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  1. kedavis Coolidge
    kedavis
    @kedavis

    Keith Lowery: To put it another way, business attitudes toward customers have shifted from an urgent sense of the need for businesses to be solicitous, to an almost dismissive, utilitarian posture which operates according to the assumption that any particular customer can safely be viewed as disposable.

    *koff*Ricochet*koff*

    • #1
  2. The Reticulator Member
    The Reticulator
    @TheReticulator

    Keith Lowery: The more a business knows about all of its customers, the less it needs to care about any particular one.

    So, we’re getting back into the old days in which businesses dealt with customers on a person-to-person basis instead of treating them as indistinguishable commodities.   

    • #2
  3. Al French Moderator
    Al French
    @AlFrench

    Keith Lowery:

    Maybe there’s a kind of law we could articulate:

    The more a business knows about all of its customers, the less it needs to care about any particular one.

    That would be an interesting thesis to test by an aspiring MBA student.

    • #3
  4. Steve Fast Member
    Steve Fast
    @SteveFast

    kedavis (View Comment):

    Keith Lowery: To put it another way, business attitudes toward customers have shifted from an urgent sense of the need for businesses to be solicitous, to an almost dismissive, utilitarian posture which operates according to the assumption that any particular customer can safely be viewed as disposable.

    *koff*Ricochet*koff*

    I think you accidentally commented in the wrong  post. This is the post you’re looking for

    • #4
  5. Steve Fast Member
    Steve Fast
    @SteveFast

    Good article – crystallizes a lot of things I have been feeling. I hate nearly every non-local business that I deal with because of the atrocious customer service.

    “Your call is very important to us. Please stay on the line, and a representative will be with you shortly.” We all know the drill.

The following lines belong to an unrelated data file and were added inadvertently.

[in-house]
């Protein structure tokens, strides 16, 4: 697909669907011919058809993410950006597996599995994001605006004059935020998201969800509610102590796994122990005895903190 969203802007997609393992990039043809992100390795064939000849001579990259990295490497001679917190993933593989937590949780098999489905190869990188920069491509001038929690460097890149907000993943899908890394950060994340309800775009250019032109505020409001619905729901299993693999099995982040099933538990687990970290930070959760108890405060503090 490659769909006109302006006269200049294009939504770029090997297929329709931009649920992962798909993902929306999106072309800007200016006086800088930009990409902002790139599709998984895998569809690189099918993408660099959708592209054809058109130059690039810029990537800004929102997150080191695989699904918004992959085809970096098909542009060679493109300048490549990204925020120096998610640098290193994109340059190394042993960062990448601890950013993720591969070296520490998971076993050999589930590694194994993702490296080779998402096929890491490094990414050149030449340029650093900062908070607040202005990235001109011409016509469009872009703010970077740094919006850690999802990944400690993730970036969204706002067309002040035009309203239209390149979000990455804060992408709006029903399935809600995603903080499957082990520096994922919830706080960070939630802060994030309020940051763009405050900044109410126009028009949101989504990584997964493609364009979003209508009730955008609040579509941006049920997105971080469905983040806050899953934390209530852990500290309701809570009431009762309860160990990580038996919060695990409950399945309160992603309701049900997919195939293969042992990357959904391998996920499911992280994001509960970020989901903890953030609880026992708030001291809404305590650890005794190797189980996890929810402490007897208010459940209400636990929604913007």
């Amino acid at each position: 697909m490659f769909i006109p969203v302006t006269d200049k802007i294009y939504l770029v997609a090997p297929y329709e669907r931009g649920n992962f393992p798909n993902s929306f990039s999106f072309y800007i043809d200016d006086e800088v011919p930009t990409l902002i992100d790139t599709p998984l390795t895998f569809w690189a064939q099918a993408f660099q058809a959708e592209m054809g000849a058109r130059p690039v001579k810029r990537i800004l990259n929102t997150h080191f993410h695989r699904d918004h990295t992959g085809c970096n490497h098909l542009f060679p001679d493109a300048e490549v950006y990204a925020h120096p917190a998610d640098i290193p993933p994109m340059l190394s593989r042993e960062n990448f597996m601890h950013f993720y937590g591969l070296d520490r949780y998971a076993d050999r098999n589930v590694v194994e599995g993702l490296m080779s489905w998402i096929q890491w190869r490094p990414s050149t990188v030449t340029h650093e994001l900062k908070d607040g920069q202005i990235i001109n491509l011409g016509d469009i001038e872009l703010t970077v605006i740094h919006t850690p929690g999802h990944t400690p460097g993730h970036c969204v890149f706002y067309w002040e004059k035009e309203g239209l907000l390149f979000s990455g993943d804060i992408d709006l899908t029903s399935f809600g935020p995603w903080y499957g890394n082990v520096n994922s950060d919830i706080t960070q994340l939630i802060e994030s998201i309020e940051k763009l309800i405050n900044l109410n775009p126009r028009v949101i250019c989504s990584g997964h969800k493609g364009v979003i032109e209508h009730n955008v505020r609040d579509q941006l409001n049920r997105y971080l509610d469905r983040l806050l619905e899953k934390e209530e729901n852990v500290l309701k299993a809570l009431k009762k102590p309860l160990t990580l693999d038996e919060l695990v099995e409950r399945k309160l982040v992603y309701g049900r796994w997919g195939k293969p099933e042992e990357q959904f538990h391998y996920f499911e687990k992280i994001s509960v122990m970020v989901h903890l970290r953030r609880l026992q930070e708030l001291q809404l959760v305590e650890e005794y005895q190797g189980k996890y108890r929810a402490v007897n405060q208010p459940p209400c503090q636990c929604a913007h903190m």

• #5
  6. Lunchbox Gerald Coolidge
    Lunchbox Gerald
    @Jose

    Great post!

    • #6
  7. Chris O Coolidge
    Chris O
    @ChrisO

    Keith Lowery:

    Maybe there’s a kind of law we could articulate:

    The more a party knows about all of its voters, the less it needs to care about any particular one.

    Changed it a bit, but it still doesn’t reflect exactly where we are.

    The more a party thinks it knows about its voters, the less responsive it becomes to direct voter feedback.

    When I worked in politics, there was one thing for certain: the people in certain positions knew better than you, even if you were discussing your midwest hometown and the other person came from the northeast…especially if they came from there.

    I drove a bunch of Dole campaign staff around during a visit in ’96. The gentleman who was in the seat next to me is known quite infamously to longtime Ricochetti for his tone deafness and frequent guest appearances on the flagship. He proceeded to give me the business about what Hoosier voters wanted and criticized our tax-cutting efforts. I finally just tuned him out, though mostly because I was driving in a secure motorcade and was supposed to be about a half dozen feet off the bumper in front of me at 60 mph.

    There is a strange inverse relationship in politics between perceived expertise and actual voter connection. The more the former is claimed, the less likely the latter is present.

    • #7
  8. kedavis Coolidge
    kedavis
    @kedavis

    Chris O (View Comment):

    Keith Lowery:

    Maybe there’s a kind of law we could articulate:

    The more a party knows about all of its voters, the less it needs to care about any particular one.

    Changed it a bit, but it still doesn’t reflect exactly where we are.

    The more a party thinks it knows about its voters, the less responsive it becomes to direct voter feedback.

    When I worked in politics, there was one thing for certain: the people in certain positions knew better than you, even if you were discussing your midwest hometown and the other person came from the northeast…especially if they came from there.

    I drove a bunch of Dole campaign staff around during a visit in ’96. The gentleman who was in the seat next to me is known quite infamously to longtime Ricochetti for his tone deafness and frequent guest appearances on the flagship. He proceeded to give me the business about what Hoosier voters wanted and criticized our tax-cutting efforts. I finally just tuned him out, though mostly because I was driving in a secure motorcade and was supposed to be about a half dozen feet off the bumper in front of me at 60 mph.

    There is a strange inverse relationship in politics between perceived expertise and actual voter connection. The more the former is claimed, the less likely the latter is present.

    I don’t think I would have been able to resist maybe something just as simple as “You really believe that, don’t you?”

    • #8
  9. Chris O Coolidge
    Chris O
    @ChrisO

    kedavis (View Comment):
    I don’t think I would have been able to resist maybe something just as simple as “You really believe that, don’t you?”